3-hydroxypropionic acid from sugar

BASF, Cargill, and Novozymes haveannounced their successful develop-ment of 3-hydroxypropionic acid (3-HP) from sugar. The acrylic acidprecursor was successfully developedin a pilot scale test. Novozymes andCargill made a genetically alteredmicrobe capable of producing 3-HP,while BASF developed techniques indehydrating 3-HP into acrylic acid.

Original Source: Cargill Inc, website:http://www.cargill.com (3 Jul 2013) © CargillIncorporated 2013. Original Source: Chemical andEngineering News, 15 Jul 2013, 91 (28), 15 (Website:http://www.cen-online.org) © American ChemicalSociety 2013

Glucose to sorbose in one step

Chemical engineers from Caltechhave discovered a simple method ofconverting D-glucose to L-sorboseintermediates for the production of L-ascorbic acid (vitamin C). The studyreported that D-glucose can beisomerized to L-sorbosestereospecifically in a single step byusing an acidic zeolite catalyst.

Original Source: Chemical and Engineering News, 3 Jun 2013, 91 (22), 31 (Website: http://www.cen-online.org) © American Chemical Society 2013

Soya bean catalyst splits water

A cheap, soya bean and molybdenum-based ‘MoSoy’ catalyst has beendeveloped through research conductedby Brookhaven National Laboratorychemists. This catalyst can splithydrogen from water; it is a possiblealternative to established platinumcatalysts. No costly noble-metals wereused in its production and the catalystremained efficient and stable up to 500hours. The researchers claim that theirfindings offer the possibility ofdeveloping catalysts out of cheap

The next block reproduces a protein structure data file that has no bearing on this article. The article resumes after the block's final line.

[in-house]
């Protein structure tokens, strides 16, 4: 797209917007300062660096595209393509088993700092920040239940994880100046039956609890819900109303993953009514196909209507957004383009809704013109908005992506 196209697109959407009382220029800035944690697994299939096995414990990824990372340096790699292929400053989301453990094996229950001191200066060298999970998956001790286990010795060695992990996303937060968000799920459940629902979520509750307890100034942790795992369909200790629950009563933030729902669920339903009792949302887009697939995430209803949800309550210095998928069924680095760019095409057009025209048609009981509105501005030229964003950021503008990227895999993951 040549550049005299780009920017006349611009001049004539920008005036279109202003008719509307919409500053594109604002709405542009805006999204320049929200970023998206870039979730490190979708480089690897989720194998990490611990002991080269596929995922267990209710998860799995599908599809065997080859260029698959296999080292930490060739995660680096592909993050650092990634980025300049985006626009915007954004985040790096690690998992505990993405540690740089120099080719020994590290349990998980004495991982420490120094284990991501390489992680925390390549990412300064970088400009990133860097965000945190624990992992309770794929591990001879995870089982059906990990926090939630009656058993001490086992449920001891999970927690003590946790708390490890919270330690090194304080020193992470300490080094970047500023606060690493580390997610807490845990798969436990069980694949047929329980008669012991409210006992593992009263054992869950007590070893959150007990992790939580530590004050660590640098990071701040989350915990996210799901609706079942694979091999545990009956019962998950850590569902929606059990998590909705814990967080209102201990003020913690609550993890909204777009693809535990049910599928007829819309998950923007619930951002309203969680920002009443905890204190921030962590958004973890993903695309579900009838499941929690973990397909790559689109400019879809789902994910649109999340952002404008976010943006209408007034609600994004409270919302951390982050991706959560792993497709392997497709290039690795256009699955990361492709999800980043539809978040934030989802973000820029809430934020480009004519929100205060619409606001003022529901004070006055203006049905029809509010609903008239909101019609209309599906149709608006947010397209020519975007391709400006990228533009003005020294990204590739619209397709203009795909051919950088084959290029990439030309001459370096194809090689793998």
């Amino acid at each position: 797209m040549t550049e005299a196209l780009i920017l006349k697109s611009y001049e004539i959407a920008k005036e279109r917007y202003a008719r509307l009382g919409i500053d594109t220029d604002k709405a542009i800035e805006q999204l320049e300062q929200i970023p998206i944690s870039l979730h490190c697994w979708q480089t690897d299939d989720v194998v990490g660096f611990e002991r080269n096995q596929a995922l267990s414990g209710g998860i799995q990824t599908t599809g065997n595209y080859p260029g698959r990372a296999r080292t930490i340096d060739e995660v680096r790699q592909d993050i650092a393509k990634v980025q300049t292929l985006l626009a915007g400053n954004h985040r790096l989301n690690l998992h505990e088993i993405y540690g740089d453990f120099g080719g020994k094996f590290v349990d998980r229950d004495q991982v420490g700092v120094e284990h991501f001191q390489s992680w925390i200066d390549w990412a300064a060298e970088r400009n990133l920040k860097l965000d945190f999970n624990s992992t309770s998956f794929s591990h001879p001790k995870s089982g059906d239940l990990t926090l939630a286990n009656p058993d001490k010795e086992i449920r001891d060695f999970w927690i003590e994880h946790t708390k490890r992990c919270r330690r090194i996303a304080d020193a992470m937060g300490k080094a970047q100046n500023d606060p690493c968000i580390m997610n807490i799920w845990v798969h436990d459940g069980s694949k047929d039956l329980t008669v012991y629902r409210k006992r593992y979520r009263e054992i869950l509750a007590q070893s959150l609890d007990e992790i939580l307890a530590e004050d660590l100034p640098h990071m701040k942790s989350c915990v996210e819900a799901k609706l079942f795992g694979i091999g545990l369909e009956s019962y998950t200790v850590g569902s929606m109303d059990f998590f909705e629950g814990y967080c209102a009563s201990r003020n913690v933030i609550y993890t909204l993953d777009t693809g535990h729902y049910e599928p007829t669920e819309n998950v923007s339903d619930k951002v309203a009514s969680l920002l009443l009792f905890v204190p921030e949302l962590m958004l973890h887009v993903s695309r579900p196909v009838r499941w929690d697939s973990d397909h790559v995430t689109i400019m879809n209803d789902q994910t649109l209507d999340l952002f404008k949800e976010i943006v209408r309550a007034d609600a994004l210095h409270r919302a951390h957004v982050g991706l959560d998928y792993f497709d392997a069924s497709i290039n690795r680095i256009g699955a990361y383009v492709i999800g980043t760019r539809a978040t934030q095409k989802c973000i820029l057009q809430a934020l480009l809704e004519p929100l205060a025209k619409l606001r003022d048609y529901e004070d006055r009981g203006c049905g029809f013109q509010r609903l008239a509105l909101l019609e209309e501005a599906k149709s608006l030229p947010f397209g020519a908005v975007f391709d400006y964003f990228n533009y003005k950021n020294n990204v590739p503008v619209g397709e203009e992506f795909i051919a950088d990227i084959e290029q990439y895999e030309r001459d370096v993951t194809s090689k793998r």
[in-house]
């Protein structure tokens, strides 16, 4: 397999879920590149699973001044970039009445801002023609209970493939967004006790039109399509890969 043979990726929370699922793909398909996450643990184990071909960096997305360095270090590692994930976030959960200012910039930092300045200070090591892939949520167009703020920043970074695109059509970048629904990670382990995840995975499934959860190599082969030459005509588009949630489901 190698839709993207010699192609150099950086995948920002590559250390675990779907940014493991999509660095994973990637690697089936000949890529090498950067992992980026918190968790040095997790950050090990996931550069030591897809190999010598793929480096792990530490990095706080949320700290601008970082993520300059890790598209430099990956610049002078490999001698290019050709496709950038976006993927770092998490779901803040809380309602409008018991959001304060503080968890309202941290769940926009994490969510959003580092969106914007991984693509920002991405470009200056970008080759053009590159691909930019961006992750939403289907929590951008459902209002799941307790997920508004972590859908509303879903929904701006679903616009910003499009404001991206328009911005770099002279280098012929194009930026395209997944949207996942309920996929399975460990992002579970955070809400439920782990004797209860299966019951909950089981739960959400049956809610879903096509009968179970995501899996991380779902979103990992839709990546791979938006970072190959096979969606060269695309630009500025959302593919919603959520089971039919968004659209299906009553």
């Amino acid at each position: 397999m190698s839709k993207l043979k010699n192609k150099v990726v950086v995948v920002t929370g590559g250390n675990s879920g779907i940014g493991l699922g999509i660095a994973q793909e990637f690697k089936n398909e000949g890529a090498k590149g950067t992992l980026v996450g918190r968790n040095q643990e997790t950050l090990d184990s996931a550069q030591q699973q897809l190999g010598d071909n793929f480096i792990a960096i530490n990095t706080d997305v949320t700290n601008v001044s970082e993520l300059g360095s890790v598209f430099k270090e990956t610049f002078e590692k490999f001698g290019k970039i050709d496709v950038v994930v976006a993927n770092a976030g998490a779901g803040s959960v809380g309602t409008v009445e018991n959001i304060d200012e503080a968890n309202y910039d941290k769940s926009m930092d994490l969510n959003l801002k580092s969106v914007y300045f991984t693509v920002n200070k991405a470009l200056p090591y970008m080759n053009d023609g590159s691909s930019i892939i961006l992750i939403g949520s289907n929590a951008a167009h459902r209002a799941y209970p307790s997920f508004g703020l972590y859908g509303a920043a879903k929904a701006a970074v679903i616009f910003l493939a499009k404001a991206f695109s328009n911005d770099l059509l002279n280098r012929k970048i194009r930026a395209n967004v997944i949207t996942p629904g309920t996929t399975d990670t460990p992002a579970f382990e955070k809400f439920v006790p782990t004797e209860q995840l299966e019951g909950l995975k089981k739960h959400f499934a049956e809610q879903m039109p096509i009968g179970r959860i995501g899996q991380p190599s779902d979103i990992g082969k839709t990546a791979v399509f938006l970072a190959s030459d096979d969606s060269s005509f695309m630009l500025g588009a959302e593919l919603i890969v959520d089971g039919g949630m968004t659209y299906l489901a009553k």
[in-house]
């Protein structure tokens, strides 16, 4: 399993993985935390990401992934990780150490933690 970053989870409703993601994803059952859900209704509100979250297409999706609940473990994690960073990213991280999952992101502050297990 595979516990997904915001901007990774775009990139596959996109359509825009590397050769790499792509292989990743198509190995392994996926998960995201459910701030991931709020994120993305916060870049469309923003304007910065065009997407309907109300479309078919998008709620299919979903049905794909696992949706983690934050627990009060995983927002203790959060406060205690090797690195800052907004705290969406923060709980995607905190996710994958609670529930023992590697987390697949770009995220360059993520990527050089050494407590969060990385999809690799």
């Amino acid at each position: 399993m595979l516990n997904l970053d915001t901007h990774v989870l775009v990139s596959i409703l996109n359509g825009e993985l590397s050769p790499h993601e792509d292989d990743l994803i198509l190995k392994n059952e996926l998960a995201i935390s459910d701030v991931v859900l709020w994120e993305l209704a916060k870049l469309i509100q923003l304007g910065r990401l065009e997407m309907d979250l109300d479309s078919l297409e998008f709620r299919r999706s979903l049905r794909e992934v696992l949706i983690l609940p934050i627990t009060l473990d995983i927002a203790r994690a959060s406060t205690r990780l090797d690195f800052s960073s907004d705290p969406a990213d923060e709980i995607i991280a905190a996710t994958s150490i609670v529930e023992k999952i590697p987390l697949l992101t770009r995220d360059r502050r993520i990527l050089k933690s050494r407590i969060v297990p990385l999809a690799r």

biomass and transition metals forelectrocatalytic applications.

Original Source: TCE (formerly The ChemicalEngineer), Jun 2013, (864), 19 (Website:http://www.tcetoday.com) Chemical Engineers 2013

PATENTSBio-oil conversion

Biomass needs first to be convertedto a ‘bio-oil’, by a fast pyrolysisprocess. This is then converted toanother liquid which can beprocessed like petroleum. These twoalmost identical patents describe sucha conversion process, using super-critical water, which acts like an acidcatalyst.

US Patents 8,500,829 and 8,502,003, ExxonMobilResearch and Engineering Co, Annandale, NJ, USA, 6Aug 2013

Selective oxidation using ozone

Ferrous salts in acetonitrile catalysethe selective oxidation of alcohols toaldehydes, rather than carboxylicacids, using ozone. Ozone isgenerally regarded as an unselectiveoxidant.

US 8,507,730, Iowa State University, Ames, USA, 13Aug 2013

Alcohol homologation

An aliphatic alcohol is carbonylatedwith CO, using a rhodium catalyst.The resulting carboxylic acid is thenhydrogenated to the next higheralcohol using a copper chromitecatalyst.

US 8,507,735, John E. Stauffer, Greenwich, CT, USA,13 Aug 2013

Catalyst powder manufacture by spraypyrolysis

A process for making multi-purposecatalyst powders by spray pyrolysis.This is an alternative to the usualsequence of wet stages. It can, forinstance, make the established 3-waycatalyst which combines hydrocarbonoxidation, NOx reduction, and oxygenstorage. The components aredissolved or suspended in a liquidmedium and sprayed into a heatedreactor.

US 8,507,403, Cabot Corp, Boston, MA, USA, 13 Aug2013

SEPTEMBER 2013 7

F O C U S O N C A T A LY S T S